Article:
<= 2001.10.25

2001.10.27 =>

this one drops a payload

This thing has happened to me with Kid A. When it came out a year or so ago, I recognized it as brilliant but I had a very hard time actually listening to it. It freaked the hell out of me. There was this inexplicable menace behind the layered keyboards, and the oblique, inarticulate lyrics seemed to skirt some awful truth that could only be conveyed through obliquity. "Idioteque" gave me conniptions. And then of course I found the hidden liner notes behind the CD tray, and those were no fun. "THE INNOCENTY HAVE BEEN USED TO THICKEN THE SOUPY THE SOUPY CAN BE USED TO FEED THE TROOPYS FROM TIN CANS" and so on. The album essentially convinced me that something terrible was going to happen soon, and the more I read about First/Third World relations the more apparent it became. This is the reason for last year's brief fling with far-left politics, which embarrasses me a little now.

Anyway, now the first terrible thing has happened. And granted it's not over, and granted it's going to get much worse before it gets better. But I've discovered that Kid A has suddenly become comforting rather than agitating. As soon as the international shit started going down, part of me felt a tremendous sense of relief: at last it's arrived, it's finally out in the open, we can observe it and define it and try to figure out what to do. It's not that I was self-satisfied about being proved right—no one wanted this—but at least I was no longer the only one worried. Though I shouldn't say "the only one"; many friends of mine report similar experiences. I think these events must have produced karmic shock waves traveling back in time or something, and it was hell to be on the receiving end. At least fear has been given a shape now.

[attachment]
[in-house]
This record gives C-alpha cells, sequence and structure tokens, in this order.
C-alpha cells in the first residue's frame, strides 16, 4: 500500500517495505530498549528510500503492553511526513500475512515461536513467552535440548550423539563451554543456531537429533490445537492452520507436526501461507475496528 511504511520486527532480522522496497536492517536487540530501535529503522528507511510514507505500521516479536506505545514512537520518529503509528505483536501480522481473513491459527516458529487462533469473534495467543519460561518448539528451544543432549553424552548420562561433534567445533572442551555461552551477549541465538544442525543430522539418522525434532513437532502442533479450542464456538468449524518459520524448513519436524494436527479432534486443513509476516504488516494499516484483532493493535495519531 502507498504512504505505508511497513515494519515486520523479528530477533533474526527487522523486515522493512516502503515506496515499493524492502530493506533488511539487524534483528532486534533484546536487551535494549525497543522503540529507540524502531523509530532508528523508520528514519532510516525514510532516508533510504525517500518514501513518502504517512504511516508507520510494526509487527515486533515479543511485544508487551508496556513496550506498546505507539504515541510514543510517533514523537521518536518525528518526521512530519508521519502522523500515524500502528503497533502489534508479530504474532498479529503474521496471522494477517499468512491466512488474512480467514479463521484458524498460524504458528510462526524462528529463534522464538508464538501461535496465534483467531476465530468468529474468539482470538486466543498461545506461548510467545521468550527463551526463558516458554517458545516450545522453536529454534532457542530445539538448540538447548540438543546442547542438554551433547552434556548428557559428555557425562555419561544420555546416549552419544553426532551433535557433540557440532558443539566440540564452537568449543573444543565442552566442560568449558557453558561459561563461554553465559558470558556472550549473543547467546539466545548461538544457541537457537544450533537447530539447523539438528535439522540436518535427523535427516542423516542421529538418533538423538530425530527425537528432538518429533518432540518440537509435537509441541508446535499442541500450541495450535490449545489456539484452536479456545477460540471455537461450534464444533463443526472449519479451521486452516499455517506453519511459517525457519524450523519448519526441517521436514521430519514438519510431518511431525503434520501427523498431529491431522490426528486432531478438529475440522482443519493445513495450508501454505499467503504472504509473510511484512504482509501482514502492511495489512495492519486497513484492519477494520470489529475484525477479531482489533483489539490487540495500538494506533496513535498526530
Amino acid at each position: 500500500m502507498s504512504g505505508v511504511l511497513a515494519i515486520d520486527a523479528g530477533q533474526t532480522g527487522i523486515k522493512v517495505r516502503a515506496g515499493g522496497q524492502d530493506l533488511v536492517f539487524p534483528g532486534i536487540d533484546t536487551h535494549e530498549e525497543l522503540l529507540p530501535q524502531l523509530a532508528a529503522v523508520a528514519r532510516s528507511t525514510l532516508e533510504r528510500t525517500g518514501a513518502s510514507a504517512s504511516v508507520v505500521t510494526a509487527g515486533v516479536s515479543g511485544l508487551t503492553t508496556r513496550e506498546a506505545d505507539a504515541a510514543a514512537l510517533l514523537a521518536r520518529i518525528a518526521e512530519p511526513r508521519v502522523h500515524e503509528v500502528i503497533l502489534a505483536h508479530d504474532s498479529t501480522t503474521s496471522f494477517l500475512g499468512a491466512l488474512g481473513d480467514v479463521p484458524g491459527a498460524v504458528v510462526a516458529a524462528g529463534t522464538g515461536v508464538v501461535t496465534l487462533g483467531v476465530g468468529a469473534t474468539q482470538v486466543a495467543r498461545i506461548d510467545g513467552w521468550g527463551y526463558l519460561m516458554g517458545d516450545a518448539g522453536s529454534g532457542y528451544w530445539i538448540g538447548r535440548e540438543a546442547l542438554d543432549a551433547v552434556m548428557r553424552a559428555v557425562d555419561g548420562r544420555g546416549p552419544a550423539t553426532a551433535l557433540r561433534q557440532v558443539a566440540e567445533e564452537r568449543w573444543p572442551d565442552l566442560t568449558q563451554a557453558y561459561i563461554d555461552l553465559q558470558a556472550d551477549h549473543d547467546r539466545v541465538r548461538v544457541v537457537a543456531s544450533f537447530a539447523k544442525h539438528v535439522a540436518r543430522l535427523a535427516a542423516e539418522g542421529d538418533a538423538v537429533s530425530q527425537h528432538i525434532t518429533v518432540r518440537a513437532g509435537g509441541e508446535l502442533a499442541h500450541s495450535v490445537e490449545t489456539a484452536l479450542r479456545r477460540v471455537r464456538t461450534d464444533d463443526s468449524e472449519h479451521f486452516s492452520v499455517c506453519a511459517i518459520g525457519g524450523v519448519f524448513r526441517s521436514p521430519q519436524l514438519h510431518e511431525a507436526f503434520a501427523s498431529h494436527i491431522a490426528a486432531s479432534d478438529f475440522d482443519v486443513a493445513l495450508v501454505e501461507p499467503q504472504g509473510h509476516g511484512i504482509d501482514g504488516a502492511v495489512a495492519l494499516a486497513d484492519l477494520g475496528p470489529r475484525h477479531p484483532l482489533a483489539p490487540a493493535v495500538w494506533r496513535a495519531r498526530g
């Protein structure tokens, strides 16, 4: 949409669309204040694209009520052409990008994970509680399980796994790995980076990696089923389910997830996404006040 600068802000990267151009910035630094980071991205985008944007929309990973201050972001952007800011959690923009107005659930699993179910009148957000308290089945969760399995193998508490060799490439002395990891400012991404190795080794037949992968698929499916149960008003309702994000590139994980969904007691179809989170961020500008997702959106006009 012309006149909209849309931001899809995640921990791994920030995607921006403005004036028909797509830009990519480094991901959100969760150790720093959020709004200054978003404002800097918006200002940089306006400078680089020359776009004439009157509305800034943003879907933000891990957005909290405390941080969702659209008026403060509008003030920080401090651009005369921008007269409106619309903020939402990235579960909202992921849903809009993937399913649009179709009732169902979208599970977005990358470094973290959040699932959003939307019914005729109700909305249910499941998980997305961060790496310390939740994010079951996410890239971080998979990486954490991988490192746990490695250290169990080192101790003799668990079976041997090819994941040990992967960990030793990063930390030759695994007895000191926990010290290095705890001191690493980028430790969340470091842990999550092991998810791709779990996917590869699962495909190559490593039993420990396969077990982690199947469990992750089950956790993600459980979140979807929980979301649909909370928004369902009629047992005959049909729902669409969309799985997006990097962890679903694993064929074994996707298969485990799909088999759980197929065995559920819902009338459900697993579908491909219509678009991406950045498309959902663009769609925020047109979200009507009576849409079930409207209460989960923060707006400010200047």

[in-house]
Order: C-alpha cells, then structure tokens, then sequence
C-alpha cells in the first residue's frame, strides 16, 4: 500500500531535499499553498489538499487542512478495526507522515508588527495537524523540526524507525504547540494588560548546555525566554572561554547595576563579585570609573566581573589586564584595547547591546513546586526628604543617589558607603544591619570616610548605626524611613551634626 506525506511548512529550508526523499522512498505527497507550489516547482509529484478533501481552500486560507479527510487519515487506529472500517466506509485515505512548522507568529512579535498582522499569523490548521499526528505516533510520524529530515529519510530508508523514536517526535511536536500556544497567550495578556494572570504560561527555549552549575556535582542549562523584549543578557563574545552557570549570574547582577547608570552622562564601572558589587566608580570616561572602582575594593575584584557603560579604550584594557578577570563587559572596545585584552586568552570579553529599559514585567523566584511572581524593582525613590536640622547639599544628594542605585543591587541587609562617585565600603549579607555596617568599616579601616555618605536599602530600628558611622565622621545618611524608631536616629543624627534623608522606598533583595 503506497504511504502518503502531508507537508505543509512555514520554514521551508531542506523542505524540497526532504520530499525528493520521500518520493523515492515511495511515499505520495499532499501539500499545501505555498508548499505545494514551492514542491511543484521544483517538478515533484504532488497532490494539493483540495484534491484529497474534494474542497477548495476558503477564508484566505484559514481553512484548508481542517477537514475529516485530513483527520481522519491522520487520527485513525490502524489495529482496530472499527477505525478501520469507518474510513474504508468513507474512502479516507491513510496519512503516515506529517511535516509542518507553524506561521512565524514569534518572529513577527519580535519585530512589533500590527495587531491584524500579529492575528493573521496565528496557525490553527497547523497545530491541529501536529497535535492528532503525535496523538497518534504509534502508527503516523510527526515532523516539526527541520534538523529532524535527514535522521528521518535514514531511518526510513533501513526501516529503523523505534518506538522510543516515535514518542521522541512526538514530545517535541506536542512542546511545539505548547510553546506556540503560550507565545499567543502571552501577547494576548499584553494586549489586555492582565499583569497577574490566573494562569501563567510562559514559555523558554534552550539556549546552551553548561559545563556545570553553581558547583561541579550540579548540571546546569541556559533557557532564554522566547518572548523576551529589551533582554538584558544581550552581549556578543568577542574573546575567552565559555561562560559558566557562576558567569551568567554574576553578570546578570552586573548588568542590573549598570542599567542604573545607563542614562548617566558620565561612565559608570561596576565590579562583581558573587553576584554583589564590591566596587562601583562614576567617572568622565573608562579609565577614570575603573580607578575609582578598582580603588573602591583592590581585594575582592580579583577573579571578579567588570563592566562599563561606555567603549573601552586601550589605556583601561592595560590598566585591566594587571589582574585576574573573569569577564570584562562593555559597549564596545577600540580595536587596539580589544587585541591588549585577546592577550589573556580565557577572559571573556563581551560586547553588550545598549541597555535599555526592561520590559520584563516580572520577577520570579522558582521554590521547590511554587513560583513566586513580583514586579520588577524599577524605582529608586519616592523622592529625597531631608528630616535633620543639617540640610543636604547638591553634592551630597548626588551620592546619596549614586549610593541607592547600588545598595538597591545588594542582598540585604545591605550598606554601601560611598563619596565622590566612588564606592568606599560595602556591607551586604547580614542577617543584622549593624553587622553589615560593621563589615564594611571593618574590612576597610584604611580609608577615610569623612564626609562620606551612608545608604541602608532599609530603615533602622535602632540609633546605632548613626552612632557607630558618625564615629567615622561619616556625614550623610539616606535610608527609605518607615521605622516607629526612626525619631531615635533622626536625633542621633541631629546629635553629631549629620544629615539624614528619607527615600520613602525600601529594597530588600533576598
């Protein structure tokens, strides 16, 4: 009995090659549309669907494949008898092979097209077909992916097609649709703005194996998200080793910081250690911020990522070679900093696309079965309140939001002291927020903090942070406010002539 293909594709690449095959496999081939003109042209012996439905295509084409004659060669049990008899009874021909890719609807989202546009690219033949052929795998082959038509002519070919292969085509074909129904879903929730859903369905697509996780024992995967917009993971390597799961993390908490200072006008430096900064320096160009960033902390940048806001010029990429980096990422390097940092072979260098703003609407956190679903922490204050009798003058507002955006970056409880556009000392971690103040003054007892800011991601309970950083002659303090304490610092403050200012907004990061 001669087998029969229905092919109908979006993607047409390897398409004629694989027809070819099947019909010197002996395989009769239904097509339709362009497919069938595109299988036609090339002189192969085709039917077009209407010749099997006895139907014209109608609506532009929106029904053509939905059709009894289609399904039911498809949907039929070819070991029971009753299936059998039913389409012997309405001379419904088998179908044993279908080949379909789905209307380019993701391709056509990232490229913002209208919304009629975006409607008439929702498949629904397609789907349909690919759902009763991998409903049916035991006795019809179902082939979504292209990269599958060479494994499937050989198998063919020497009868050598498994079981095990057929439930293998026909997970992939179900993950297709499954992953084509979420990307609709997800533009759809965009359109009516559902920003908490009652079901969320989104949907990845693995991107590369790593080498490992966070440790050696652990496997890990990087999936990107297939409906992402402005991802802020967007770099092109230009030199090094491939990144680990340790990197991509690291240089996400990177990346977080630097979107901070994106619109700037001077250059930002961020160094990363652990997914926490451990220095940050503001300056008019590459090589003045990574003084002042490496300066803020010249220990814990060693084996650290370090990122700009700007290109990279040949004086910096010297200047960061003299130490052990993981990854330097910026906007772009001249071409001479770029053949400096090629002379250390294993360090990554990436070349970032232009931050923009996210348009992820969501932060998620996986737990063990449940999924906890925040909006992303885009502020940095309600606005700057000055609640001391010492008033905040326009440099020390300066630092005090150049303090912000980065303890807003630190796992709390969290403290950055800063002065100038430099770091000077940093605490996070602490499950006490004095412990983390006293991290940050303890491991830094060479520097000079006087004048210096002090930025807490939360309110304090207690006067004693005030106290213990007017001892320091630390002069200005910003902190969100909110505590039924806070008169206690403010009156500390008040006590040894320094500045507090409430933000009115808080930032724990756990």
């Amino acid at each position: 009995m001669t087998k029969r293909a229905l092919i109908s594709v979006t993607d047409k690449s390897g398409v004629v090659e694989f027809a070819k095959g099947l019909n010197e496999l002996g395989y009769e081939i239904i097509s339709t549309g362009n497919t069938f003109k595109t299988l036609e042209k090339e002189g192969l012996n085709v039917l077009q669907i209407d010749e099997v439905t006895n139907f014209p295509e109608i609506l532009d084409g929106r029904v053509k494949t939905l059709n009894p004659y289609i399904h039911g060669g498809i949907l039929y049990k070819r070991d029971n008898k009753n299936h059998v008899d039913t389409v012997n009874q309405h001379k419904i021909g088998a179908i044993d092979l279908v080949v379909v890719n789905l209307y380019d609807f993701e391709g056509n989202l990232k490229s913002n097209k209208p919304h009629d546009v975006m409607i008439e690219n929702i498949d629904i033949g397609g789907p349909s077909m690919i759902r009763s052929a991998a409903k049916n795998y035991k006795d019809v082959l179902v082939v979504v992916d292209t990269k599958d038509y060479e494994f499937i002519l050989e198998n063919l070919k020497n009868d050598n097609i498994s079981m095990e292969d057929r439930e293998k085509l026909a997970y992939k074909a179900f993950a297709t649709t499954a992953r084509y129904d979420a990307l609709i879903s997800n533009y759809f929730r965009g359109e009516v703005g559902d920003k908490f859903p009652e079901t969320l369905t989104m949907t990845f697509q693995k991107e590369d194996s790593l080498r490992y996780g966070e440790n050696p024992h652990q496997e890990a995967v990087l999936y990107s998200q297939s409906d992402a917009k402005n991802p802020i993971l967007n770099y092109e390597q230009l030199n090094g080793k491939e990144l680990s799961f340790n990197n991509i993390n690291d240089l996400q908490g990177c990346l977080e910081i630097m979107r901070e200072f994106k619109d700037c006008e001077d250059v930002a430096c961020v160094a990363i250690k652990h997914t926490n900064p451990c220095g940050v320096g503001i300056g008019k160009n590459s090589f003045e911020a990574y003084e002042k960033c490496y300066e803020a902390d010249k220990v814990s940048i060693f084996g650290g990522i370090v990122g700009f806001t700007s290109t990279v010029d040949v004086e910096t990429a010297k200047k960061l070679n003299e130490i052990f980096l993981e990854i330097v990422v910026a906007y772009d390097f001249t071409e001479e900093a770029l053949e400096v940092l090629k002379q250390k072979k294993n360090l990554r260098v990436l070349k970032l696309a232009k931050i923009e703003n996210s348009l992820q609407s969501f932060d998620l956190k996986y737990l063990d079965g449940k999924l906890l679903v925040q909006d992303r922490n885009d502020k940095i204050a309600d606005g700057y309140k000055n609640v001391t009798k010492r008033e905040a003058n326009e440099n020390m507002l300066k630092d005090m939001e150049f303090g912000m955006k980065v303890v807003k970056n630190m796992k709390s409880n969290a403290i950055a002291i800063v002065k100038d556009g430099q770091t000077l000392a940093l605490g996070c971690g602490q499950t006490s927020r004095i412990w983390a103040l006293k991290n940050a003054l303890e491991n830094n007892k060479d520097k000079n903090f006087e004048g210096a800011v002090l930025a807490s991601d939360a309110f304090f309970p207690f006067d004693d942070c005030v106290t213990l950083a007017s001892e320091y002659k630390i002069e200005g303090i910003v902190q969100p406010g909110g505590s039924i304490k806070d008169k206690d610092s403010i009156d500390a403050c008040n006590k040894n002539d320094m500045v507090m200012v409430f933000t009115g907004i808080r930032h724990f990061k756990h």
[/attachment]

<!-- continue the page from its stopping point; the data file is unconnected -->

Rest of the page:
<= 2001.10.25

2001.10.27 =>

up (2001.10)

The Warm South
The Roof Rat Review